May 01, 2012 Slideshows » A&E

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Howard Finster's Paradise Gardens 

Joeff Davis
The front of Finster's studio, cleaned up and with fresh landscaping, is once again the entry to Paradise Gardens, it has murals painted by Finster all around it.
Joeff Davis
Finster's 1985 "Ninevite" mural, one of his largest, wraps around an exterior wall of his former studio.
Joeff Davis
The inside of the studio contains many works of Finster's, including these.
Joeff Davis
A letter from George H.W. Bush to Finster hangs on the wall of Finster's studio (I am pretty sure those are Finster's decorations on the margins not Bush's).
Joeff Davis
A picture of Howard Finster stands on the shelf.
Joeff Davis
The cover of the REM's second album Reckoning featured Finster's work. One of his paintings also appears on the cover of the Talking Head album Little Creatures.
Joeff Davis
An easel Finster painted on inside the studio.
Joeff Davis
A sidewalk made up of broken ceramic and glass winds its way around the property.
Joeff Davis
Joeff Davis
Joeff Davis
Howard Finster put his $5,000 National Endowment for the Arts Grant toward the 1982 purchase of a nearby church, of which he promptly cut off the roof, added an elaborate cupola and christened the World's Folk Art Chapel.
Joeff Davis
The inside of the cupola contains many small mirrors, with polaroids, postcards and art reflecting as you climb the stairs.
Joeff Davis
The view from the top of the cupola.
An old cadillac at Paradise Gardens.
Joeff Davis
A large garden contains many of Finster's works.
Joeff Davis
Joeff Davis
Joeff Davis
A large stack of hubcaps and rusted car parts is made into a sculpture near the center of the property. REM's video for "Radio Free Europe" was shot in Paradise Gardens in 1983.
Joeff Davis
A coffin containing "remains of an unknown body" sit on the property.
Joeff Davis
Bird houses containing biblical messages hang from trees in Paradise Gardens.
Joeff Davis
Finster's religious ferver is apparent in works all over the property. "The purpose of the gardens is to unite people with God," says Beverly Finster-Guinn, the youngest of Finster's five children. "My father built the gardens like the prophets in the Old Testament built their temples. It was like his temple for God. He had wanted it filled with Bible scriptures and his paintings. His whole purpose, everything that he did was to point people to God."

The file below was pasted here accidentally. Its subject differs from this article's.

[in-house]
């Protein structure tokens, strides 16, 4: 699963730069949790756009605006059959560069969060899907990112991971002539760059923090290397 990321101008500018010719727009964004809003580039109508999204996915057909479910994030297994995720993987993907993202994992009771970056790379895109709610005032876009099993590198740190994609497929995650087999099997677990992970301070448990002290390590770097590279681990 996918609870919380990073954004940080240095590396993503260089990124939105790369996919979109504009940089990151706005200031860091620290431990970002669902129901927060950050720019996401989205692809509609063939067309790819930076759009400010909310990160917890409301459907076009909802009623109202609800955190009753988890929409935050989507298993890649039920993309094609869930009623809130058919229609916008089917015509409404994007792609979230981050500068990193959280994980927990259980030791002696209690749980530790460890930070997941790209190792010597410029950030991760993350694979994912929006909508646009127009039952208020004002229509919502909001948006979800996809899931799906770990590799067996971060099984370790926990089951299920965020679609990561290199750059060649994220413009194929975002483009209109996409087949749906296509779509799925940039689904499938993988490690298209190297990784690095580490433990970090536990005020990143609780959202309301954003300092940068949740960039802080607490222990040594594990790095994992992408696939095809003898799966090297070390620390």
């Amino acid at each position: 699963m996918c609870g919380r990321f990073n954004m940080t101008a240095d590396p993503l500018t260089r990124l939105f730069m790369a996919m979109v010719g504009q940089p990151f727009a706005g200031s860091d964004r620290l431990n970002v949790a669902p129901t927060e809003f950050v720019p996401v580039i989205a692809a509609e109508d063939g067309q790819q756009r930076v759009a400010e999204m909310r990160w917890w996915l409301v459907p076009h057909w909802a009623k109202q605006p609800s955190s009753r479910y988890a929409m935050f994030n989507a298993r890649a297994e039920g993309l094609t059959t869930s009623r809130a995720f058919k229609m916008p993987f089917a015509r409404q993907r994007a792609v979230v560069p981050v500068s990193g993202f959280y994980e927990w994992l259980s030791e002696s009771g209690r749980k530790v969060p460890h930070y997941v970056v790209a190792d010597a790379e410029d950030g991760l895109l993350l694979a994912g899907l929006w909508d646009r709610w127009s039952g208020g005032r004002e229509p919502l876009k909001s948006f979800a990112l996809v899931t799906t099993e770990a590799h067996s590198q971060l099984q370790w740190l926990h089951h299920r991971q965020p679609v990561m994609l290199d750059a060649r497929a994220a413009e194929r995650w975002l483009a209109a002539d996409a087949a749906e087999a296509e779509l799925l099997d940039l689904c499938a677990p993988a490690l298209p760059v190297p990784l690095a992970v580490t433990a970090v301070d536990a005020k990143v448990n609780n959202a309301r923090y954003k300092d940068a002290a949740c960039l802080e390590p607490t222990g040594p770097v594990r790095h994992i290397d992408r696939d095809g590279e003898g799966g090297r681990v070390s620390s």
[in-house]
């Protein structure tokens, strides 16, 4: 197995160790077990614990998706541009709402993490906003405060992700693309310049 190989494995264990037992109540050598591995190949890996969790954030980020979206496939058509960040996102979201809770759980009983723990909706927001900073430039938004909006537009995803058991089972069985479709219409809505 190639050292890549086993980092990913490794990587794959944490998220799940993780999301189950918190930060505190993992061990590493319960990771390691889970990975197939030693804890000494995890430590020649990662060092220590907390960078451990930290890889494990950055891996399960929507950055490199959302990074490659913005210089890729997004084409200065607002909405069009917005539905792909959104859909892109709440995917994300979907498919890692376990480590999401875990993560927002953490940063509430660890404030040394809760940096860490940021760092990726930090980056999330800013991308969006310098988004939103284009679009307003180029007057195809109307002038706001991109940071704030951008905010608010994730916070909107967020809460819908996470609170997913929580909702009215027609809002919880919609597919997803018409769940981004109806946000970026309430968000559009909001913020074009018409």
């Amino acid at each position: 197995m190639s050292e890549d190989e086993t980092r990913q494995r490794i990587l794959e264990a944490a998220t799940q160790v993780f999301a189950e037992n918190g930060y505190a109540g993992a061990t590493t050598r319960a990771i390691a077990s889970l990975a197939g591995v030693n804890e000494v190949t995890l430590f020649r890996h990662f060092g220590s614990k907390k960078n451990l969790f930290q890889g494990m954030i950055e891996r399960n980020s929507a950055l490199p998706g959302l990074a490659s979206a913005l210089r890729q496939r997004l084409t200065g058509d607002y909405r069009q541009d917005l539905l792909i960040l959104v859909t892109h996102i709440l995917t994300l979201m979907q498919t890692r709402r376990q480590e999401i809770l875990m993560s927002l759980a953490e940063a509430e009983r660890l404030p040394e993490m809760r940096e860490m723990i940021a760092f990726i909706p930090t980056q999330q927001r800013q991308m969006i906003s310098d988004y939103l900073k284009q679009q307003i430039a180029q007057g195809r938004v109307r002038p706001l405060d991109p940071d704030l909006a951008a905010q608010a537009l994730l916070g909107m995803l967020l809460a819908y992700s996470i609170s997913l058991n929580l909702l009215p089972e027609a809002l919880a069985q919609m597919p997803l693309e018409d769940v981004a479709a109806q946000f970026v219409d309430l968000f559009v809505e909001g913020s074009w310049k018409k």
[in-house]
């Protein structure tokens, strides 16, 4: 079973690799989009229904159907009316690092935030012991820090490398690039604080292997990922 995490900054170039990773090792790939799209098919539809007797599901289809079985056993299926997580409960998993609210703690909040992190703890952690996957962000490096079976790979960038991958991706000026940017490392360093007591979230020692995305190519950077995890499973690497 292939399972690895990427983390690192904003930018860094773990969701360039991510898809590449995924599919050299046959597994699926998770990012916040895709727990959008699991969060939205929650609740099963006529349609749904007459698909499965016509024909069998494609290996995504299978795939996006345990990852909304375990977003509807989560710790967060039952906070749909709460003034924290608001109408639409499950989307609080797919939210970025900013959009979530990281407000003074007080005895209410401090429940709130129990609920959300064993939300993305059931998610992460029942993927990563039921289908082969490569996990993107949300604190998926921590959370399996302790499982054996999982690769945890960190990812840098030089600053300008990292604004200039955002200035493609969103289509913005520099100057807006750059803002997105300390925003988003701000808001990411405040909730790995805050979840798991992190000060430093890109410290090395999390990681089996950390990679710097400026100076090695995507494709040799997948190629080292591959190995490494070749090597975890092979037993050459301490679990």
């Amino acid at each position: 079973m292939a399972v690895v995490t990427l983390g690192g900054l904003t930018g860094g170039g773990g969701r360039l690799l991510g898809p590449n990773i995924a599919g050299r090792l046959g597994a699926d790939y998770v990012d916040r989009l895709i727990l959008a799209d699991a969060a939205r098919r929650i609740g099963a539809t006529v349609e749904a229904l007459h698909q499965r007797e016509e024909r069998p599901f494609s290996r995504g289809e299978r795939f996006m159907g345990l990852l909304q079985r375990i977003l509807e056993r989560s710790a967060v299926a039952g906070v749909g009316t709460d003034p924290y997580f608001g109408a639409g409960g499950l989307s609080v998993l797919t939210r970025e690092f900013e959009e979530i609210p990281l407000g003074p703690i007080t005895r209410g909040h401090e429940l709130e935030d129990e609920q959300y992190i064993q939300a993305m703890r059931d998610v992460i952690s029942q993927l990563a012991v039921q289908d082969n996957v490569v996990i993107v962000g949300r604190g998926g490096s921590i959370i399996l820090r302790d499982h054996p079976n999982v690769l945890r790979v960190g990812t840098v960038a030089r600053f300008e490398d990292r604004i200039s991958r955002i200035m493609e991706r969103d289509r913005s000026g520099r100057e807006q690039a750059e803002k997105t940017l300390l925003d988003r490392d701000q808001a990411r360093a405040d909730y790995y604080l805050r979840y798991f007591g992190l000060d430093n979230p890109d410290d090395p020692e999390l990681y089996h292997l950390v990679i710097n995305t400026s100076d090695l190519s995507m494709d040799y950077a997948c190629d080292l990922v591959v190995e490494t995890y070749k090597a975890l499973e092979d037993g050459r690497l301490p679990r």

Joeff Davis
Everywhere one looks are wood panels with hand written messages about, life, god, the bible and Jesus Christ.
Joeff Davis
Joeff Davis
Random piles of objects appear all over the property.
Joeff Davis
Joeff Davis
The story goes that one day, Finster was fixing a bike in his repair shop (pictured) when he received a divine vision telling him to make sacred art. A dollop of paint on his index finger morphed into a face to deliver the message. Finster, being a man of God and not one to take such communications lightly, affirmed his calling by ceasing the repairs and casting his tools in cement. A concrete slab embedded with his tools is now part of the High Museum's permanent collection.
Joeff Davis
Intricate concrete mounds blanket one corner of Paradise Gardens called the Mosaic Garden. Objects appear cased in concrete making for a unique combination of sculpture and collage.
Joeff Davis
Joeff Davis
This one contains President Nixon with his daughter Patricia Nixon.
Joeff Davis
Finster built a long wheel chair walkway that contains work that was given to him.
Joeff Davis
Joeff Davis
The chapel at Paradise Gardens.
Joeff Davis
The exterior of the chapel contain some of the 46,000 pieces of art that Finster created in his lifetime. Of those tens of thousands of artworks, Paradise Gardens is arguably his masterpiece.
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Joeff Davis
Finster's 1985 "Ninevite" mural, one of his largest, wraps around an exterior wall of his former studio.
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